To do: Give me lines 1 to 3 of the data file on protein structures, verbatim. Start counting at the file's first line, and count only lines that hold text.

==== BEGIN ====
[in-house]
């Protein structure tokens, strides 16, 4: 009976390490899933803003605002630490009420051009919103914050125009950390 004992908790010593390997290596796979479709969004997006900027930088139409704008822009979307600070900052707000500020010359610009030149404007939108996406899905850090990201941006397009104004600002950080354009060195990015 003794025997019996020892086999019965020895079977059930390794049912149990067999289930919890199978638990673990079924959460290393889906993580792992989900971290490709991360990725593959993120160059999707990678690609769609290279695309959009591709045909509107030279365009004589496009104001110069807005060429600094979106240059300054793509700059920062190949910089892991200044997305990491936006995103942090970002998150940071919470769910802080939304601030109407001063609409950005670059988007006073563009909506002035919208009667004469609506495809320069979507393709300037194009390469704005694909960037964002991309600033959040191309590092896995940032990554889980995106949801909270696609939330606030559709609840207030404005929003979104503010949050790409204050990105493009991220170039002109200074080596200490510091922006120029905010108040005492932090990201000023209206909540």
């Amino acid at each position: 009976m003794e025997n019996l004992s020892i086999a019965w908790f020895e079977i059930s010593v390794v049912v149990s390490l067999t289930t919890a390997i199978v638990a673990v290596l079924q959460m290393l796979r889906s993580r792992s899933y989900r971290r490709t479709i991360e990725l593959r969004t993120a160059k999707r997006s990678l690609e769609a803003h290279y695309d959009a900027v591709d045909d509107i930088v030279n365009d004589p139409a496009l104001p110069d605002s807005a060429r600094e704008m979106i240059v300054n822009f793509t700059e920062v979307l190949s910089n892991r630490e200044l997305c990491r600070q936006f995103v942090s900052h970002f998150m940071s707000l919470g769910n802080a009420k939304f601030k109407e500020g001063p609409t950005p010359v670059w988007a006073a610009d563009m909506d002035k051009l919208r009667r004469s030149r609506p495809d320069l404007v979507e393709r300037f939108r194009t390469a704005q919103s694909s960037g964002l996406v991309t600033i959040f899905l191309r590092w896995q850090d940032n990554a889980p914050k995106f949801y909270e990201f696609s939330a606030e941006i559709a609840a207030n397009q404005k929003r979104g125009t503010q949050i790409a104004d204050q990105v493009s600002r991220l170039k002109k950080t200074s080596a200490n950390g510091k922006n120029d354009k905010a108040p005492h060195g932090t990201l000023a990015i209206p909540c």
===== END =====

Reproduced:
[in-house]
């Protein structure tokens, strides 16, 4: 009976390490899933803003605002630490009420051009919103914050125009950390 004992908790010593390997290596796979479709969004997006900027930088139409704008822009979307600070900052707000500020010359610009030149404007939108996406899905850090990201941006397009104004600002950080354009060195990015 003794025997019996020892086999019965020895079977059930390794049912149990067999289930919890199978638990673990079924959460290393889906993580792992989900971290490709991360990725593959993120160059999707990678690609769609290279695309959009591709045909509107030279365009004589496009104001110069807005060429600094979106240059300054793509700059920062190949910089892991200044997305990491936006995103942090970002998150940071919470769910802080939304601030109407001063609409950005670059988007006073563009909506002035919208009667004469609506495809320069979507393709300037194009390469704005694909960037964002991309600033959040191309590092896995940032990554889980995106949801909270696609939330606030559709609840207030404005929003979104503010949050790409204050990105493009991220170039002109200074080596200490510091922006120029905010108040005492932090990201000023209206909540």
């Amino acid at each position: 009976m003794e025997n019996l004992s020892i086999a019965w908790f020895e079977i059930s010593v390794v049912v149990s390490l067999t289930t919890a390997i199978v638990a673990v290596l079924q959460m290393l796979r889906s993580r792992s899933y989900r971290r490709t479709i991360e990725l593959r969004t993120a160059k999707r997006s990678l690609e769609a803003h290279y695309d959009a900027v591709d045909d509107i930088v030279n365009d004589p139409a496009l104001p110069d605002s807005a060429r600094e704008m979106i240059v300054n822009f793509t700059e920062v979307l190949s910089n892991r630490e200044l997305c990491r600070q936006f995103v942090s900052h970002f998150m940071s707000l919470g769910n802080a009420k939304f601030k109407e500020g001063p609409t950005p010359v670059w988007a006073a610009d563009m909506d002035k051009l919208r009667r004469s030149r609506p495809d320069l404007v979507e393709r300037f939108r194009t390469a704005q919103s694909s960037g964002l996406v991309t600033i959040f899905l191309r590092w896995q850090d940032n990554a889980p914050k995106f949801y909270e990201f696609s939330a606030e941006i559709a609840a207030n397009q404005k929003r979104g125009t503010q949050i790409a104004d204050q990105v493009s600002r991220l170039k002109k950080t200074s080596a200490n950390g510091k922006n120029d354009k905010a108040p005492h060195g932090t990201l000023a990015i209206p909540c």